Whit Stillman speaking with actor Freddy Asblom while shooting The Cosmopolitans _in Nanterre, outside Paris. Photos by David Koskas/Amazon Studios_
Last week, in my parents’ dining room in South Carolina, I Skyped with filmmaker Whit Stillman. On the laptop screen his face appeared as handsome as it is in photographs, younger than his 62 years, and its expression of mild discomfort reflected my own. He’d let me preview the pilot for his new show, The Cosmopolitans, that will run on Amazon through September. Twice, from an office in New York, Whit complimented the backdrop of the house he assumed was my own. It wasn't until the third time he did it that I comprehended what he was telling me, such was my nervousness. After I understood, I considered pretending I owned the house, which he said was “nicer than his”—and so then if it is nicer, might I be able to convince him to come visit it? I wondered crazily. But then where would I send my parents? So I told him the truth. Technical adjustments followed. His voice sounded northeastern, sophisticated, contemplative, sincere. I could have sent my parents on a cruise, it occurred to me.
In response to his question about how I’d become interested in his films, I told him how my friend, VICE fiction editor Amie Barrodale, had shown me a YouTube clip from his second film, Barcelona, in which the protagonist Ted dances to Glenn Miller’s "Pennsylvania 6-5000" while reading a passage from The King James Bible for advice on romantic matters. I forwarded it to a guy with whom I’d had romantic trouble. Then I watched Whit Stillman’s films. All of them.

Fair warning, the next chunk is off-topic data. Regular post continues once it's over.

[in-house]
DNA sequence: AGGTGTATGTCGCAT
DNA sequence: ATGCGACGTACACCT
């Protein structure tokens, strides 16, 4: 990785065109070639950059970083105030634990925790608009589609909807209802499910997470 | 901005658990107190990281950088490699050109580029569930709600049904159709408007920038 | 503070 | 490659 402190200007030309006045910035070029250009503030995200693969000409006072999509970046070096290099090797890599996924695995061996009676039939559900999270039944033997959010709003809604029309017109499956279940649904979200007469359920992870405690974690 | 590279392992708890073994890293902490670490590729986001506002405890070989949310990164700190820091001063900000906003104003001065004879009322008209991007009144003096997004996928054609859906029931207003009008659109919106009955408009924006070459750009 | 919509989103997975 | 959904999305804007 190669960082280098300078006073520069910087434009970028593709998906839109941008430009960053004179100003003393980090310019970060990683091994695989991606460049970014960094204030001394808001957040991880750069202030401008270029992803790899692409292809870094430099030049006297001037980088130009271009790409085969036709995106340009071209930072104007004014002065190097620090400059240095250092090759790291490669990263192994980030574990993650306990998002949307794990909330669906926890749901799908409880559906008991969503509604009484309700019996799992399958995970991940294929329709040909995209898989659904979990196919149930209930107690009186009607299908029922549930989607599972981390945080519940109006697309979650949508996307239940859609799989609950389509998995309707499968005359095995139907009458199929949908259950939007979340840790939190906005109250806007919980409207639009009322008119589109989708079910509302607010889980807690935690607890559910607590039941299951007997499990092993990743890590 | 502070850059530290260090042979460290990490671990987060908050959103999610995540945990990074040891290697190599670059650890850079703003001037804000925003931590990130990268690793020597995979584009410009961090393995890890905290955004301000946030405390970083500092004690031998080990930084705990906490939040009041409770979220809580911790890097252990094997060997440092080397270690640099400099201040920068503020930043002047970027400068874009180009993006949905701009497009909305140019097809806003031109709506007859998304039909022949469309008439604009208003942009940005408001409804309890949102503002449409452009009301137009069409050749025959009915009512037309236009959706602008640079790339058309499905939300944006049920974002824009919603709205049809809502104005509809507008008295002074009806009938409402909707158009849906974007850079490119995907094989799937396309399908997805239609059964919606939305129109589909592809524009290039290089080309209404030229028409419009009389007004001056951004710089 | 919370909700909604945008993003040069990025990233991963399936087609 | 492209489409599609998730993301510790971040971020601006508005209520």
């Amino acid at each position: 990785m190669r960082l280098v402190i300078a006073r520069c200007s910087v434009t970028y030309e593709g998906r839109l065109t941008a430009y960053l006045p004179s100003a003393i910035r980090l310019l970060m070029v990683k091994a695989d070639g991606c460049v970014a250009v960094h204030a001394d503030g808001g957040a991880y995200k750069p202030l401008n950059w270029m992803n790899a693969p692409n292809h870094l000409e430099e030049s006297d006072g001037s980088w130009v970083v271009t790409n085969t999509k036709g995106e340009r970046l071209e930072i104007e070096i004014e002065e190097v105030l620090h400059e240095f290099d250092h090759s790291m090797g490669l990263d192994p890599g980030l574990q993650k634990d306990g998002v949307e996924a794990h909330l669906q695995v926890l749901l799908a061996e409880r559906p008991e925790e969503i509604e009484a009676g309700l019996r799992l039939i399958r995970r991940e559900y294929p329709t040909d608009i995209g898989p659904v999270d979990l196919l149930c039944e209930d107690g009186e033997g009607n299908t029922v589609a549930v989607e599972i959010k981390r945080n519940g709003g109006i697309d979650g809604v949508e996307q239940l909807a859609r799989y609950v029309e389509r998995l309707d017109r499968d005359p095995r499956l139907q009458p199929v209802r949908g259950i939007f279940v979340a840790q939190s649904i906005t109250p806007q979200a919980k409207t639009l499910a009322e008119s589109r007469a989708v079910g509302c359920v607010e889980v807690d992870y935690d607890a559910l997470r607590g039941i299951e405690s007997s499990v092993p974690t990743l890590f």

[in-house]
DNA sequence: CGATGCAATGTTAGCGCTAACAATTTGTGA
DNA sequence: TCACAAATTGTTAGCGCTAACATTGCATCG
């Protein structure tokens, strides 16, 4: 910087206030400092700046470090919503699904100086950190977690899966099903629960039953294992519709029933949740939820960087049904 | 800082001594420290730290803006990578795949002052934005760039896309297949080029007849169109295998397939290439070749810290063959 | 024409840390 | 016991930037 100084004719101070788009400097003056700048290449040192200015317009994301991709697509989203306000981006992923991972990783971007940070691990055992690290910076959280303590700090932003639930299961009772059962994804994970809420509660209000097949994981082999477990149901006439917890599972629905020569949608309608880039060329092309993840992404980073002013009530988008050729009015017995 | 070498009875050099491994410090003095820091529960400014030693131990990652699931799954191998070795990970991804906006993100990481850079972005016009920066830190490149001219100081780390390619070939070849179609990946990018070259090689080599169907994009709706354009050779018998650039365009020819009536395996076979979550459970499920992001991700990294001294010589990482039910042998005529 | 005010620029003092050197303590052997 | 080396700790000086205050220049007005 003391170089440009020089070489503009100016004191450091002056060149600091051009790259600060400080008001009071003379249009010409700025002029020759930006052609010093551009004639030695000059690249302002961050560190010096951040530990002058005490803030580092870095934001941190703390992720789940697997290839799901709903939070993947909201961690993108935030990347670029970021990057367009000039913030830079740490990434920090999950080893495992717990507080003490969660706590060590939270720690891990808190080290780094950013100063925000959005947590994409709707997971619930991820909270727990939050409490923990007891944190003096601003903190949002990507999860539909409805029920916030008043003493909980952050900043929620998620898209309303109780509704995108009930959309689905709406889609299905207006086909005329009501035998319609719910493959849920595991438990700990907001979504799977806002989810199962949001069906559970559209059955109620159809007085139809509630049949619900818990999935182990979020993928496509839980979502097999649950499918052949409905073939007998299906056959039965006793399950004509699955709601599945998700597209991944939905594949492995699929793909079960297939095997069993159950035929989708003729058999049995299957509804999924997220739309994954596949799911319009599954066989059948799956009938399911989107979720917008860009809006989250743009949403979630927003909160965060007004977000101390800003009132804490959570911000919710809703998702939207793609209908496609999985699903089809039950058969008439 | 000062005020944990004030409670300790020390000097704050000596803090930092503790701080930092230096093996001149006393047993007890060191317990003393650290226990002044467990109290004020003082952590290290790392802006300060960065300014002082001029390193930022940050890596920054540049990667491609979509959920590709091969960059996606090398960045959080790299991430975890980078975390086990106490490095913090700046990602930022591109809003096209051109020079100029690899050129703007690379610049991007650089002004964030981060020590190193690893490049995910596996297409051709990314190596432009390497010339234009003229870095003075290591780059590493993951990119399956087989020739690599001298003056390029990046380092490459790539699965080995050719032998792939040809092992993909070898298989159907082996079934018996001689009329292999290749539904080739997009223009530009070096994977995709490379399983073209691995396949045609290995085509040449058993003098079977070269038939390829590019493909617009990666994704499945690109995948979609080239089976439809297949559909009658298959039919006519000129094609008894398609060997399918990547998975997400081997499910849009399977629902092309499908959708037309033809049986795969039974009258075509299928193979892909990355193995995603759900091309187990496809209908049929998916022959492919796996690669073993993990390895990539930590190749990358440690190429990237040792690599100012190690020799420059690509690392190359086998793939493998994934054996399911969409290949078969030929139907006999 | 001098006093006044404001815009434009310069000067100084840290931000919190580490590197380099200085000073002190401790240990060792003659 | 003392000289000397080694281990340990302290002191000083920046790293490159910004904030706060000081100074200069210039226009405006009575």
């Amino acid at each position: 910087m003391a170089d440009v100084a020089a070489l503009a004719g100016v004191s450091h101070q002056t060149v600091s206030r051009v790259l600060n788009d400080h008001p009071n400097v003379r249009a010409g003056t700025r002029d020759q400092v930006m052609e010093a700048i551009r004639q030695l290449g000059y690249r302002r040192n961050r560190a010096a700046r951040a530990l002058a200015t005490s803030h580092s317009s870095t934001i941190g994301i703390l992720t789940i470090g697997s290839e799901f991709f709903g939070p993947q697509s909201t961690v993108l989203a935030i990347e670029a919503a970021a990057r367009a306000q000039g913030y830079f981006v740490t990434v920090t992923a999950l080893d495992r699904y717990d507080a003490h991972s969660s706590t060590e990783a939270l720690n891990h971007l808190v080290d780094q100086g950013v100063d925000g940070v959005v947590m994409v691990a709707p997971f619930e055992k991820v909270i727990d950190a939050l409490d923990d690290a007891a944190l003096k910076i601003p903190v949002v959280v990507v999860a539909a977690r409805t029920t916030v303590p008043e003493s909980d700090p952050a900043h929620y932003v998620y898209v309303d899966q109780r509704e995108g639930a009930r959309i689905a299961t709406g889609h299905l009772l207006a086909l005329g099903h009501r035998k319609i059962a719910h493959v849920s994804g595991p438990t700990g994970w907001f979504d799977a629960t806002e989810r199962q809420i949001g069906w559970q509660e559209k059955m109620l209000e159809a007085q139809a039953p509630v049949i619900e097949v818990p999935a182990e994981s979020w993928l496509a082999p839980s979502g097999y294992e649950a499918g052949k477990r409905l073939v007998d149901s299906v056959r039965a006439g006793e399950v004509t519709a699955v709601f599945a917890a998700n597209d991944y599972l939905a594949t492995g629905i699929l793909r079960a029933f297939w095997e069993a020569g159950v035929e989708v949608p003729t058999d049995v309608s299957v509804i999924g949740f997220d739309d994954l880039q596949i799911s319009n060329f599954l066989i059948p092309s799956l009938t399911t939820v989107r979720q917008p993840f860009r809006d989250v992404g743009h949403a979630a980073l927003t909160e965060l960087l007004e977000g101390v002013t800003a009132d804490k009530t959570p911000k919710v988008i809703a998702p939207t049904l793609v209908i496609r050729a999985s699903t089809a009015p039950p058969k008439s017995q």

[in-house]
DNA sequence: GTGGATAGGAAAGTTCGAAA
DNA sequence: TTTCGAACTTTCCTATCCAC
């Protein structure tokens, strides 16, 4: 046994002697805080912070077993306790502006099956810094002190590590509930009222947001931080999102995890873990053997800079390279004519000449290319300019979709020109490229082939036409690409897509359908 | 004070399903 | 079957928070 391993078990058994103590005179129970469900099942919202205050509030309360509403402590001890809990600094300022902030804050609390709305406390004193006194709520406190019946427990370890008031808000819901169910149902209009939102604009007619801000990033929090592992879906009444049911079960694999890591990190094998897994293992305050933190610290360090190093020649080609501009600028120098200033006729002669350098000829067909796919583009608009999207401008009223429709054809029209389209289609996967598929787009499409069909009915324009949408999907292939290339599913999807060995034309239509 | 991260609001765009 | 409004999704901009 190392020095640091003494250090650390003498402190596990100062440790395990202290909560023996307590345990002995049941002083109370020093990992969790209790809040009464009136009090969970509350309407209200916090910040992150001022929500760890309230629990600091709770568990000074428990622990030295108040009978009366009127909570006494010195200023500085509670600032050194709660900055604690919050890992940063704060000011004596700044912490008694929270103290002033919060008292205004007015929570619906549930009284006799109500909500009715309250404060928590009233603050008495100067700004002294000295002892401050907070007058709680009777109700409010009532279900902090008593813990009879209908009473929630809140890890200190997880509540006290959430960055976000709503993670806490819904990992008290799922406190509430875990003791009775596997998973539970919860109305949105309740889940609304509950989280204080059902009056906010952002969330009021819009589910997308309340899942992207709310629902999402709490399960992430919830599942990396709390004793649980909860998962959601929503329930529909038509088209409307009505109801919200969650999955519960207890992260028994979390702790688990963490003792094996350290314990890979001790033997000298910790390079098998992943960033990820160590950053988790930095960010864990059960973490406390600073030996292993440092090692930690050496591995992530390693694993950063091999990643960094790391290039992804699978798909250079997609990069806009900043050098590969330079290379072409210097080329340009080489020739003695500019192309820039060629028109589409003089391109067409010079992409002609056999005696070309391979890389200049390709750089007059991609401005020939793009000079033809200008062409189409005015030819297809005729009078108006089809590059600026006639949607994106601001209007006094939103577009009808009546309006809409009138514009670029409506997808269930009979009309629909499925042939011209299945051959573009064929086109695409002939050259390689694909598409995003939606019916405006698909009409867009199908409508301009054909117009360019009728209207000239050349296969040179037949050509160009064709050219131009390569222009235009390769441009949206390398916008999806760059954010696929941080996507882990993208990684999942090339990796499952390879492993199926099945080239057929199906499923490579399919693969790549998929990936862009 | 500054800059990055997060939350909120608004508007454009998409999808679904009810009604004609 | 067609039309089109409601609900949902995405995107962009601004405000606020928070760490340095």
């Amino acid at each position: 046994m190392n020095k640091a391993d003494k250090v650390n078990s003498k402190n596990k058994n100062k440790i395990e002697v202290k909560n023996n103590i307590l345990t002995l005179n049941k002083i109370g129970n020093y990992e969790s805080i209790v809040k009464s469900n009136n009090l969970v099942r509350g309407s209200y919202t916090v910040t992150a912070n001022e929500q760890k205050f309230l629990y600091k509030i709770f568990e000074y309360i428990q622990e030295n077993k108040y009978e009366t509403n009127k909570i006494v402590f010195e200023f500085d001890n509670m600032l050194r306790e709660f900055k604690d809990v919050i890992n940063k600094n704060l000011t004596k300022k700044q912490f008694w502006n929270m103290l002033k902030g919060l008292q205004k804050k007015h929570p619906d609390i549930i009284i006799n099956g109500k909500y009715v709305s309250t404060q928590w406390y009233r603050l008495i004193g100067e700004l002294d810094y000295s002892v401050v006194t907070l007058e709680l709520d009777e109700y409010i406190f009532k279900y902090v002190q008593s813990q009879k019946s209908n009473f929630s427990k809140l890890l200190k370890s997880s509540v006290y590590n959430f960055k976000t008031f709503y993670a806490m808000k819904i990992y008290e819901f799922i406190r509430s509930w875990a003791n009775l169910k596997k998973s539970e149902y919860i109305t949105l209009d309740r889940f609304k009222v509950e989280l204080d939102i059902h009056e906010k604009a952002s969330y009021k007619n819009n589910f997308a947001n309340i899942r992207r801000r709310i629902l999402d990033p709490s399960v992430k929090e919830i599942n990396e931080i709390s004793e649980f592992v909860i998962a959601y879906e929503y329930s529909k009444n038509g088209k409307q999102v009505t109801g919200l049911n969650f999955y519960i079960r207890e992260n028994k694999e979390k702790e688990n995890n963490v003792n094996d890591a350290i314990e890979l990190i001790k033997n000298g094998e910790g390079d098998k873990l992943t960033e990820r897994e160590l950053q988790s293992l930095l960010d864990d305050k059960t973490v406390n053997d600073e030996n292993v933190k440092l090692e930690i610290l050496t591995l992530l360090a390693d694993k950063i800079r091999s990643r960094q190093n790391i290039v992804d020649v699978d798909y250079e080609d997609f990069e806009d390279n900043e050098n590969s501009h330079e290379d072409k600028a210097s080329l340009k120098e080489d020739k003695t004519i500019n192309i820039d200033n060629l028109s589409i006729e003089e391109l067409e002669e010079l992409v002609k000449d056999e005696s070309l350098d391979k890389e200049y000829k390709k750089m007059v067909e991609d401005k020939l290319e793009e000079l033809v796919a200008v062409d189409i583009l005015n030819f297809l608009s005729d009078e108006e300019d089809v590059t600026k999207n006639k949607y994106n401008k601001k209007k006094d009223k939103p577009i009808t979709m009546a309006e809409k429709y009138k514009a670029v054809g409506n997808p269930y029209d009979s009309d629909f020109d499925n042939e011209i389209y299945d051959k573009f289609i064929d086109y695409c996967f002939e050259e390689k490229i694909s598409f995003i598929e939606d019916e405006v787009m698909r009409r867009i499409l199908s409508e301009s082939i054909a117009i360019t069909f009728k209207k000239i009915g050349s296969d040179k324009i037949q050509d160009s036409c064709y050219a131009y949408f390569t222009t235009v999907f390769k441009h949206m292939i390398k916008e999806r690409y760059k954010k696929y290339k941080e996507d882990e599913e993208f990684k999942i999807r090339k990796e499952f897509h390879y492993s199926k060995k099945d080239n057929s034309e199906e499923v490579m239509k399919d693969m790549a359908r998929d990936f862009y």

Starting with Damsels in Distress, I worked my way backwards. Last Days of Disco. Barcelona. Metropolitan.
If I had to in a few sentences at gunpoint describe these movies I’d say that they were about people talking. That they were about people being in love and wanting to be in love and falling out of love and being damaged and restored by love and about people wanting to join groups of other people they found desirable and about people trying to decide what people should and should not do and how they should live and whether or not—and why whether or not—they like other people. But also the dialogue is about itself. It delights, surprises, provokes, amuses, confounds. Characters say things like:
I know that people can have useful careers in many areas—medicine, government, law, finance, education—yes, even education—but I’d like to do something especially significant in my lifetime, the sort of thing that could change the course of human history, such as starting an international dance craze.